Tautology is the way of expression whereas you say such as «The man is crazy. Why? Because he’s crazy.» It is not by necessity explicitly wrong, however it is far too easy to expunge what is of reference(s) to reality because references beyond itself is nonexistent, hence it is of little use as a valid argument. Nonetheless people seem to find tautologic thought to be quite enticing. Perhaps because of the selective way of understanding the world it opens up for. That is in some way the more extended version of tautology; whereas you select references from reality with the tautologic thought as torque.
And this is, in my opinion, how the Left of today choose to look at and explain the economic constellation and situation. My class had, as an example, an class in the subject society when our teacher for that class wanted to show us a video of our dear prime minister Jens Stoltenberg here in Norway whereas he «explains» with tautology how and why the only moral option for economic crises’ is to pump the economy with state-money for as long as it takes to get it up and back running (however the money is not existent before they see the need to press it themselves, hence an inflation). He started out with the industries who no longer could afford to pay its employees, from thereon people would have less money to consume for and hence there’s less circulation of money in the economy which in return – allegedly by his words – would lead to more people getting fired in companies who relied on people to by their goods. Then he goes on and emphasizes the poor children who would be let behind if the state did not interact and pressed more money. Voila and you have yourself a moralistic and tautologic excuse for not taking the consequences of you actions.
This is just wrong in so many ways. Of course, as said, tautology is not accepted as a valid argument whatever circumstances might be (one might say that as an antonym to empiricism, tautology serves for the better than deduction). But also is it a contradiction to every capitalistic and free market dogma and even more so; its nature. Any historian with barely any education or knowledge of the history of economy might tell you that failure is not capitalism’s counterpart but its premise. In the instant you utter words such as «… too big to fail» you have just shown your glimmering ignorance toward economic nature.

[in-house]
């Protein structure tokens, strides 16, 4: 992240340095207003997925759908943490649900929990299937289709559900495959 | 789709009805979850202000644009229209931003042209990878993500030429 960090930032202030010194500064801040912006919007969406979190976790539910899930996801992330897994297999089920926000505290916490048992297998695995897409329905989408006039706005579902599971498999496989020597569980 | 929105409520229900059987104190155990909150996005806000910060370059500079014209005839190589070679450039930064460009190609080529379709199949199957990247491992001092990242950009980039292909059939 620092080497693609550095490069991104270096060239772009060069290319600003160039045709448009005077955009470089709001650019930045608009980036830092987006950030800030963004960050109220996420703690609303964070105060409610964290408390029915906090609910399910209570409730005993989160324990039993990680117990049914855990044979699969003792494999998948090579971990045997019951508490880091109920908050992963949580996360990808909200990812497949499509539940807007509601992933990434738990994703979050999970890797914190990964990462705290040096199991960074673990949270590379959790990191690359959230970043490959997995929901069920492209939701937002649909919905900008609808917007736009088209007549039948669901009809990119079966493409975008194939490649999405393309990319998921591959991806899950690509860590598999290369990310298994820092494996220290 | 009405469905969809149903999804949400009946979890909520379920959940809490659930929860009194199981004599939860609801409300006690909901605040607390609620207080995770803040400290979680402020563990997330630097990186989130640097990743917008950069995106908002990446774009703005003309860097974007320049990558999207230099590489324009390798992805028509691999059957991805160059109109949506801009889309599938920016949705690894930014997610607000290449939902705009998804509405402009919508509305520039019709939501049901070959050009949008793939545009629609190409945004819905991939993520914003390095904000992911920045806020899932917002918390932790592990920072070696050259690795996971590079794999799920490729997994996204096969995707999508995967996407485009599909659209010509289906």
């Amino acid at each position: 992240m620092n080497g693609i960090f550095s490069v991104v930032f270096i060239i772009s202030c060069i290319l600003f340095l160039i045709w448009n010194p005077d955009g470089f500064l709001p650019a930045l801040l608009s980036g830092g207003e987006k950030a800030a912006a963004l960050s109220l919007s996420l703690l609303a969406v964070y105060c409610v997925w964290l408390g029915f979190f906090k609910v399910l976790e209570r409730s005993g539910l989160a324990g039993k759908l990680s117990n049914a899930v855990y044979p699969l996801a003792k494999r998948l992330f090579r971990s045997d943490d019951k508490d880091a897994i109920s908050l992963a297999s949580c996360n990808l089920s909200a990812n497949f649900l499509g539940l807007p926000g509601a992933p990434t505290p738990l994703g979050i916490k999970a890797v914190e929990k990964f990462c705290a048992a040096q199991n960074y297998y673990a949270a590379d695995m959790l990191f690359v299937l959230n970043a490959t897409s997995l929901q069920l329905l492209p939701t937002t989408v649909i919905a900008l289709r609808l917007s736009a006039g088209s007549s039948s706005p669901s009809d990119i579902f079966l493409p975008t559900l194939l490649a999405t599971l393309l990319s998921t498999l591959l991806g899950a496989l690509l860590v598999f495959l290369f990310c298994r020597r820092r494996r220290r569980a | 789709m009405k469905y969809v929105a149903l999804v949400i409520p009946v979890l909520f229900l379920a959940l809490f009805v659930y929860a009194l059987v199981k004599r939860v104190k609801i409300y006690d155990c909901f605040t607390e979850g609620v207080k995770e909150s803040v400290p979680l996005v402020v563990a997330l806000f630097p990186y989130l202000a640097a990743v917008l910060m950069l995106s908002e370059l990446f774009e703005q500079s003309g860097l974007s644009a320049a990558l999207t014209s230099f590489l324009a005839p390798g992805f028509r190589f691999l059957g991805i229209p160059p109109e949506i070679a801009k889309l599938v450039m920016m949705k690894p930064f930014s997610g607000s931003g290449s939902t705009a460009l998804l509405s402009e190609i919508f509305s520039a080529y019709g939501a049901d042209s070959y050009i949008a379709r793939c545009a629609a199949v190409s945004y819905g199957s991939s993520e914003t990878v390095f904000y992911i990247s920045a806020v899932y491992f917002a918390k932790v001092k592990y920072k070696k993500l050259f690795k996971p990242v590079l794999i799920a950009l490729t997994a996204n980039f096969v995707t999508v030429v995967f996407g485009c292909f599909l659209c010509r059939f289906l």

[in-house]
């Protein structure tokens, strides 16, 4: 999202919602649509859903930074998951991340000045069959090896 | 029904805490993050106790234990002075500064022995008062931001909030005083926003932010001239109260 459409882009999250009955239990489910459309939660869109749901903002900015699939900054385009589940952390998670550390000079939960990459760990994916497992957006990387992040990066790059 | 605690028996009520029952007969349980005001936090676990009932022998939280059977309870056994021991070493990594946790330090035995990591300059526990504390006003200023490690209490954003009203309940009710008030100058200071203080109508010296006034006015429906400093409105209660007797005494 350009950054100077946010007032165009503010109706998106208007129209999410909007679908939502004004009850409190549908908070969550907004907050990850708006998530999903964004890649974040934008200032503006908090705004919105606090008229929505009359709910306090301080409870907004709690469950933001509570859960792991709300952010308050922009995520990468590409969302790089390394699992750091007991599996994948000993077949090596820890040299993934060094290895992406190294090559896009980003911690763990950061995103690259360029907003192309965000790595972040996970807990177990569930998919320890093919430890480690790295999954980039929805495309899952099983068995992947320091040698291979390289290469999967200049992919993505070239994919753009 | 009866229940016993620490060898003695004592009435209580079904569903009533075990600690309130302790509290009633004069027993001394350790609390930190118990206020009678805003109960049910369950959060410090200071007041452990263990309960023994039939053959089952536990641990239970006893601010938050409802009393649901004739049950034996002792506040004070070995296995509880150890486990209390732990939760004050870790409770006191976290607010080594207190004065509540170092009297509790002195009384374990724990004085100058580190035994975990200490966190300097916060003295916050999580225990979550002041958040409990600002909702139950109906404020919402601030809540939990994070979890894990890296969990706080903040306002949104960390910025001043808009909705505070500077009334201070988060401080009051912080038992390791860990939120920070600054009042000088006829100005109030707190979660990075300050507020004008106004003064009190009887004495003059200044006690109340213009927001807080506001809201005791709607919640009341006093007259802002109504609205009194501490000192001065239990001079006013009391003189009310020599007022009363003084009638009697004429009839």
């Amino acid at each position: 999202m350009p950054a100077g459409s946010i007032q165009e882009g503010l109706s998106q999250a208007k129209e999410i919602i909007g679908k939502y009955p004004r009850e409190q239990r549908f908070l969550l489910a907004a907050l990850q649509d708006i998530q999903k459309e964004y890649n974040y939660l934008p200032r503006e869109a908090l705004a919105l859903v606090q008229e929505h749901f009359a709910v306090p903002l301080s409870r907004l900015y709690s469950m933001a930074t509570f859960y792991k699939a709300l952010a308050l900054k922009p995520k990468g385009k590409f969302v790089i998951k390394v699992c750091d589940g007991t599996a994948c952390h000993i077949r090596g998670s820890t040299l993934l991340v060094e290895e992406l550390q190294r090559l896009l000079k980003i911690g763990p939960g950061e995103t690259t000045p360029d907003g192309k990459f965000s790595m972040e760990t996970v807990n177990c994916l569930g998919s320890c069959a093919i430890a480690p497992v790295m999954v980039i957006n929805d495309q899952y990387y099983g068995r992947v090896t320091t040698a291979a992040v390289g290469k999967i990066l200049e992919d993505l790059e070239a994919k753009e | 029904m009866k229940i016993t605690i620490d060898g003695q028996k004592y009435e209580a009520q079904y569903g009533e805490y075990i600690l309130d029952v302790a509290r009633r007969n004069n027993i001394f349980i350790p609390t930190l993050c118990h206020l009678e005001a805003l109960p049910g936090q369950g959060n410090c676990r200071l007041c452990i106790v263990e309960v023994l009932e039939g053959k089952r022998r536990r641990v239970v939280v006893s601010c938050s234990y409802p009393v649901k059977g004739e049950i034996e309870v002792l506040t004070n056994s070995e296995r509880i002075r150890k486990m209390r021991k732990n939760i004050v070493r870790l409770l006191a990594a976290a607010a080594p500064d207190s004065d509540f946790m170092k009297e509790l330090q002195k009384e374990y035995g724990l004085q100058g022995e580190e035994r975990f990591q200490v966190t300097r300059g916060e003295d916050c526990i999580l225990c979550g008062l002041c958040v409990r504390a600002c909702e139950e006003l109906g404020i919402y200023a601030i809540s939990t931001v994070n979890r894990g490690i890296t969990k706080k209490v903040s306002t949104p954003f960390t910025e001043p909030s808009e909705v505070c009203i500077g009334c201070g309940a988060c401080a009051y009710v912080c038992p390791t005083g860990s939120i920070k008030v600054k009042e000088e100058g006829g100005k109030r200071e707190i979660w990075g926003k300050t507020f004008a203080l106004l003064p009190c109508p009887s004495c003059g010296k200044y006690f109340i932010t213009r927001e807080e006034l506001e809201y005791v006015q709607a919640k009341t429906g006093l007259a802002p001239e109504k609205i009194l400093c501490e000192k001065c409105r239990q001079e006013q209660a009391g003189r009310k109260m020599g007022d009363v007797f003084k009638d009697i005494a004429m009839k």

One might very well compare a healthy human being with a healthy economy in several regards: Imagine as a parent you raise your child with the thought of that what your child does has nothing to do with the outcome of what happens. This child will – as is obvious for any person – suffer from delusions of grand proportions. We humans need to fail, that is, we have to be allowed to fail – of course in some controlled manner, but nonetheless, failing is vital to us human beings. Even more true is it in the modern world whereas millions and even billions interact. So because we humans are not constructed to handle problems at such vast scales and rarely seem to be self-correcting it seems that allowing failure of entire systems (that being not the institutions in themselves but rather the larger banks and those who represent the «system») . Hence, we cannot rely on steady «economic evolution» because system change rarely or never happens well willingly or unilaterally.
This is not professor knowledge, this is not information you need a degree in economics to either grasp, understand or see the [economic] consequences of – this is mere logic and common knowledge of how we humans behave. Alas, this is what vast masses of politicians somehow have managed to stay blissfully oblivious to. Is it deliberate one may or probably should ask.
Considering the constellation of the economic Europe and the politics in Norway relating to Europe it should not be of surprise that Jens Stoltenberg and AP has interests in maintaining the the current situation by means of bailouts and demands of austerity. The Left’s interest in not wanting change in politics or leaders in the South Bloc comes of several reasons. Which is in part relations with EU for which it would be a loss if Greece or other countries were to implode and thereafter conceding to own currencies and sovereignty. And of course, in Norway’s case we are interested in – as long as possible – a low rent and also low wages for foreign workers.